A friend of mine recently asked me my thoughts on “the myriad recent news clips about Barack Obama’s pastor, Rev. [Jeremiah] Wright.” Rev. Wright, for those of you who don’t know, is pastor of the largely black Trinity United Church of Christ in the South Side of Chicago and a man that Sen. Obama credits as having played a central role in his own Christian faith.
I have posted below my response in an edited and expanded form.
While I try and avoid partisan politics, even with my friends, I found Rev. Jeremiah Wright’s position as reported in the press and defended, or at least excused, by his supporters to be troubling.
On the one hand, the positions that he seems to advance are more than intemperate, they appear to be the paranoid ravings of a very angry, and even racist, man. An interviewer on NPR, hardly a John Birch Society stronghold, asked the Rev. Otis Moss, who replaced Wright as pastor of Trinity, if similar intemperate and racial charged language would be acceptable from a white American (or for that matter, and Asian-, Mexican-, or other hyphenated American)? Even granting the centuries long history of gross injustice against African-Americans, and laying aside both the Civil War in the 19th century and the Civil Rights Movement in the 20th, Wright’s position is unacceptable.
Theologically I think you have put your finger on the key point. No matter how angry, and not matter how real the offense, Wright’s language is not the language of the Gospel. Nor is it the language of the Prophets of the Old Testament. The biblical witness is clear, and even harsh, in its condemnation of injustice and those who commit it. At the same time, every prophetic denouncement is followed by a call to repentance ground not in human failure or anger, but God’s mercy and willingness to restore us to communion with Him and each other. At least in what I have heard, and this has only been snippets and second hand accounts, Wright emphasizes condemnation, and even a kind of repentance, but the mercy and forgiveness that leads to reconciliation seems wholly absent.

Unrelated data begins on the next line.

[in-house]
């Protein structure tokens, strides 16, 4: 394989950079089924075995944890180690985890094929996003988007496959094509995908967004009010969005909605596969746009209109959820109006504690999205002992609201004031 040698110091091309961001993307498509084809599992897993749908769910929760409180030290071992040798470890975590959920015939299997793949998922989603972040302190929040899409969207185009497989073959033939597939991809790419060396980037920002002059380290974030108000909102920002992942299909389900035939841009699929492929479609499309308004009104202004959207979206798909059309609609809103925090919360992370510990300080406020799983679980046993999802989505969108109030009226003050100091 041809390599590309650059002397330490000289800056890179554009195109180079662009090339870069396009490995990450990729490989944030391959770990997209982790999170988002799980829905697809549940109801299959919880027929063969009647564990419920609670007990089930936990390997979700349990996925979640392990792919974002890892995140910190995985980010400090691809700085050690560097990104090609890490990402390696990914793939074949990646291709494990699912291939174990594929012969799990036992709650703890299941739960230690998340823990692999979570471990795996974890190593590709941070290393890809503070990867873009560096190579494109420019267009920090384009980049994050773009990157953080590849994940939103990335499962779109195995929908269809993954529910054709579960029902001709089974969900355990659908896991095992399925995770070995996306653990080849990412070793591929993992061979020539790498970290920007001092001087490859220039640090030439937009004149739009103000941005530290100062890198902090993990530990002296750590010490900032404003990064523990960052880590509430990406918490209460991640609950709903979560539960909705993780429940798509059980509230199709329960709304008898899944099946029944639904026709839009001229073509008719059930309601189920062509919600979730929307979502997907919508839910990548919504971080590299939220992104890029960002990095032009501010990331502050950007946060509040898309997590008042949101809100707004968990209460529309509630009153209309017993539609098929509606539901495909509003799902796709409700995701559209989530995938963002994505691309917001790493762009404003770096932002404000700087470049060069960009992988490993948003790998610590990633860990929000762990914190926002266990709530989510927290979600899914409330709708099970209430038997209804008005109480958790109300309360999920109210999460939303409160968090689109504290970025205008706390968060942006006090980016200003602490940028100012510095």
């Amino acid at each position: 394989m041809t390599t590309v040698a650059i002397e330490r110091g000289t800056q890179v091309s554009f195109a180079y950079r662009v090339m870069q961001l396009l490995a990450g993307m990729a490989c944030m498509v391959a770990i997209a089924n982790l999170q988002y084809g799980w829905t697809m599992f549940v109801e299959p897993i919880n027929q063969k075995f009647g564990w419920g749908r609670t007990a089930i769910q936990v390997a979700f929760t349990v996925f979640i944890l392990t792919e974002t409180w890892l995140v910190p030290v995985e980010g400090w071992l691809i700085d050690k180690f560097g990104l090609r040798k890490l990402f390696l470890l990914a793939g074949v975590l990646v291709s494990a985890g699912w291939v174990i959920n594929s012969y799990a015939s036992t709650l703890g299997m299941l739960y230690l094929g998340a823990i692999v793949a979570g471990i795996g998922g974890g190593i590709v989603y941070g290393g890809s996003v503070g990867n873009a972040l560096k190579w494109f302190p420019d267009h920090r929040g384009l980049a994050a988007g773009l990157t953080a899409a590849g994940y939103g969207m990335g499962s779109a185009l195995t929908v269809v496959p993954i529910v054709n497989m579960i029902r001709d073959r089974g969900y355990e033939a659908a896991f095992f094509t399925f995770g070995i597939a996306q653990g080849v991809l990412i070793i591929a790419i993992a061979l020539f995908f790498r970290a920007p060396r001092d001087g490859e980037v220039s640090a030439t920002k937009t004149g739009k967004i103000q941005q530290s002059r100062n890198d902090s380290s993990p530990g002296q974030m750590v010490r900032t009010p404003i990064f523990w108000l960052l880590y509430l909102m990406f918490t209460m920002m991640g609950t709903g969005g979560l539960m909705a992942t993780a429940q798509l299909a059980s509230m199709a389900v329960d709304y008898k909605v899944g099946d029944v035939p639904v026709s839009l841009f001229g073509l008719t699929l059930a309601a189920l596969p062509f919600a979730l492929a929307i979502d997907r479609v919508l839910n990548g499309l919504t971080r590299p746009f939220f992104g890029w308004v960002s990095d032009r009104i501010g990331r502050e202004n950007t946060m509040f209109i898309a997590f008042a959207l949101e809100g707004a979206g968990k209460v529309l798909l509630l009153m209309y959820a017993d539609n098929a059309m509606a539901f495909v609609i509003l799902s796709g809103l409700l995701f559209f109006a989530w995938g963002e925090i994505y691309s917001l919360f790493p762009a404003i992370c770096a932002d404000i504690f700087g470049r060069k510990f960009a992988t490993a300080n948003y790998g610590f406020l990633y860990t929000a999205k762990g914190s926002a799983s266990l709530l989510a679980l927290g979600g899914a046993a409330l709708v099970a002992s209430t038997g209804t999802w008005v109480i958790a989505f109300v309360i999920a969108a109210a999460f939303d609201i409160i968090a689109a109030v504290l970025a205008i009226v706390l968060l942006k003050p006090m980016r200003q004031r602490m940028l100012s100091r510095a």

While I am sympathetic with, and even in admiration of, the willingness of liberation theologians such as Wright to condemn injustice, these condemnations typically only mimic the biblical witness. At its core liberation theology is not theology, but political philosophy, specifically Marxist political philosophy. It is not founded on the mercy of God, however much it appeals to that mercy, but on class hatred and warfare. Again, I am very sympathetic with the anger expressed by Wright (and others who have suffered great injustices for that matter). Only willful blindness keeps us from seeing how that the poor and weak among us are exploited economically, politically and socially by people of greater means.
Having said this, I think we need to be careful that we not understand “the weak” or “the poor” in purely or even primarily political or economic terms.
It is not a social class per se that is exploited, but rather the weakness of individuals. This weakness is often physical, social or economic. But it can also be moral and personal. Precisely because they focus on the former and typically overlook the later, much liberationist theologizing is a romantic and sentimentality about the moral qualities about they identified as “the poor.” This romanticism is troubling to me not only because it is untrue, but because it is degrading to the very individuals that the liberation theologian is trying to help. To be clear here, I am not saying this out of any theoretical view of the human condition, but as someone who grew up poor and who has ministered for over 25 years as a layman and then a priest in impoverished communities.